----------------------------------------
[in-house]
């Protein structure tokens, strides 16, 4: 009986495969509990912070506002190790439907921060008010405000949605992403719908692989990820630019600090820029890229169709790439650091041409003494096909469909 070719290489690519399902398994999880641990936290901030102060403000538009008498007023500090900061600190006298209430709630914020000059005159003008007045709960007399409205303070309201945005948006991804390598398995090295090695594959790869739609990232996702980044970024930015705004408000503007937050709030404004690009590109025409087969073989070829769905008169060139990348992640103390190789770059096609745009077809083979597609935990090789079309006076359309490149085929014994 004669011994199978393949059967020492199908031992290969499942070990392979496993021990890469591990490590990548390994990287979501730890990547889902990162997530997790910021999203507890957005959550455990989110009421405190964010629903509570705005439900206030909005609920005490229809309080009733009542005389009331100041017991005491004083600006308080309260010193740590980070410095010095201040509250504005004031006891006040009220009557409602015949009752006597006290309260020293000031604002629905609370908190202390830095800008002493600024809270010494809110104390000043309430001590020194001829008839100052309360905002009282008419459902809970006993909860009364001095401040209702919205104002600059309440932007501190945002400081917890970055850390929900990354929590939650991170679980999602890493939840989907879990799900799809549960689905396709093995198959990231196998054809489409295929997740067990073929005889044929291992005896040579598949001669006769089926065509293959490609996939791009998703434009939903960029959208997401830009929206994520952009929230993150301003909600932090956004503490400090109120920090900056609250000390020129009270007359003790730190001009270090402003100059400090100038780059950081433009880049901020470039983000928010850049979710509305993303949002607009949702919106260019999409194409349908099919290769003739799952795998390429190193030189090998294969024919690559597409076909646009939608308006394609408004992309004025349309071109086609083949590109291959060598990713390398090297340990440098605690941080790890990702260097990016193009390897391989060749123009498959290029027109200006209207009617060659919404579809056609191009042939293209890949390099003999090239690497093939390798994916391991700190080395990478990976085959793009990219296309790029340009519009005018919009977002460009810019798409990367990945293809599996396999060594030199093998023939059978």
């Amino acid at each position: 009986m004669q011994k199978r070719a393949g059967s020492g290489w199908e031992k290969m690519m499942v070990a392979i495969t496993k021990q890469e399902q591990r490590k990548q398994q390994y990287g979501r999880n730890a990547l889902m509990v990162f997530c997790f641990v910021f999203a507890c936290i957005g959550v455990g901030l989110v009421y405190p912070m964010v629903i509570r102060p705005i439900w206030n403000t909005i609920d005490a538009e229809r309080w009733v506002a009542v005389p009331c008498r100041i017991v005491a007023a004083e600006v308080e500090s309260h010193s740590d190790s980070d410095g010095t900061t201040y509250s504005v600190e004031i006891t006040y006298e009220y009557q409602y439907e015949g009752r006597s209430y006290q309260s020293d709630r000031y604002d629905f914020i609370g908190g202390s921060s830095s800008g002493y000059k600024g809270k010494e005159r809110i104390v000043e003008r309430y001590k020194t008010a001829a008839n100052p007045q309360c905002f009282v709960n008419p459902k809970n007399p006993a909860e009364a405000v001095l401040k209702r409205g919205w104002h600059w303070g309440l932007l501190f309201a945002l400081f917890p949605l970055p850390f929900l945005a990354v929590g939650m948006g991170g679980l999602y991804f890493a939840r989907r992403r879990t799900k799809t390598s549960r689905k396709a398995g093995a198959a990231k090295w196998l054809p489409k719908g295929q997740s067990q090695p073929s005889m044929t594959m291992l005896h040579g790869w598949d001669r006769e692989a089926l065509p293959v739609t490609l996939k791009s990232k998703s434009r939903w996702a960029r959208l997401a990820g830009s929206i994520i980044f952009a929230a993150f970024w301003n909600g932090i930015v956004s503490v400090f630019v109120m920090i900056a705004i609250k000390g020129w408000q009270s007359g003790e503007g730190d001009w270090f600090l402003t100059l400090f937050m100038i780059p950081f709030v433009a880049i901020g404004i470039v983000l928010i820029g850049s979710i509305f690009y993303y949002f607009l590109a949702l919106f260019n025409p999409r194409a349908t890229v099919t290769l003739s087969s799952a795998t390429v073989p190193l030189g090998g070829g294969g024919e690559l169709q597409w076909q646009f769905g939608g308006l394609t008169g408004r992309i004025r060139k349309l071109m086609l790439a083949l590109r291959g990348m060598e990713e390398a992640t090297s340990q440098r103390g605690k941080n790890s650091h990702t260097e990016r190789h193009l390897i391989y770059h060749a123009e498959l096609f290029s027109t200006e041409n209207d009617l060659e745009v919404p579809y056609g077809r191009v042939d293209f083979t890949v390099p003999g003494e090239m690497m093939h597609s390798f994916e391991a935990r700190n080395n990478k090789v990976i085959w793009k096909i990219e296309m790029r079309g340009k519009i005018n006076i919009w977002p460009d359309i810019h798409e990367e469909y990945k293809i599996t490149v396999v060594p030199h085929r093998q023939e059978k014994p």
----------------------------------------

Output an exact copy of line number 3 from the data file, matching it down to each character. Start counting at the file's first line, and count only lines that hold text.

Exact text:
């Amino acid at each position: 009986m004669q011994k199978r070719a393949g059967s020492g290489w199908e031992k290969m690519m499942v070990a392979i495969t496993k021990q890469e399902q591990r490590k990548q398994q390994y990287g979501r999880n730890a990547l889902m509990v990162f997530c997790f641990v910021f999203a507890c936290i957005g959550v455990g901030l989110v009421y405190p912070m964010v629903i509570r102060p705005i439900w206030n403000t909005i609920d005490a538009e229809r309080w009733v506002a009542v005389p009331c008498r100041i017991v005491a007023a004083e600006v308080e500090s309260h010193s740590d190790s980070d410095g010095t900061t201040y509250s504005v600190e004031i006891t006040y006298e009220y009557q409602y439907e015949g009752r006597s209430y006290q309260s020293d709630r000031y604002d629905f914020i609370g908190g202390s921060s830095s800008g002493y000059k600024g809270k010494e005159r809110i104390v000043e003008r309430y001590k020194t008010a001829a008839n100052p007045q309360c905002f009282v709960n008419p459902k809970n007399p006993a909860e009364a405000v001095l401040k209702r409205g919205w104002h600059w303070g309440l932007l501190f309201a945002l400081f917890p949605l970055p850390f929900l945005a990354v929590g939650m948006g991170g679980l999602y991804f890493a939840r989907r992403r879990t799900k799809t390598s549960r689905k396709a398995g093995a198959a990231k090295w196998l054809p489409k719908g295929q997740s067990q090695p073929s005889m044929t594959m291992l005896h040579g790869w598949d001669r006769e692989a089926l065509p293959v739609t490609l996939k791009s990232k998703s434009r939903w996702a960029r959208l997401a990820g830009s929206i994520i980044f952009a929230a993150f970024w301003n909600g932090i930015v956004s503490v400090f630019v109120m920090i900056a705004i609250k000390g020129w408000q009270s007359g003790e503007g730190d001009w270090f600090l402003t100059l400090f937050m100038i780059p950081f709030v433009a880049i901020g404004i470039v983000l928010i820029g850049s979710i509305f690009y993303y949002f607009l590109a949702l919106f260019n025409p999409r194409a349908t890229v099919t290769l003739s087969s799952a795998t390429v073989p190193l030189g090998g070829g294969g024919e690559l169709q597409w076909q646009f769905g939608g308006l394609t008169g408004r992309i004025r060139k349309l071109m086609l790439a083949l590109r291959g990348m060598e990713e390398a992640t090297s340990q440098r103390g605690k941080n790890s650091h990702t260097e990016r190789h193009l390897i391989y770059h060749a123009e498959l096609f290029s027109t200006e041409n209207d009617l060659e745009v919404p579809y056609g077809r191009v042939d293209f083979t890949v390099p003999g003494e090239m690497m093939h597609s390798f994916e391991a935990r700190n080395n990478k090789v990976i085959w793009k096909i990219e296309m790029r079309g340009k519009i005018n006076i919009w977002p460009d359309i810019h798409e990367e469909y990945k293809i599996t490149v396999v060594p030199h085929r093998q023939e059978k014994p």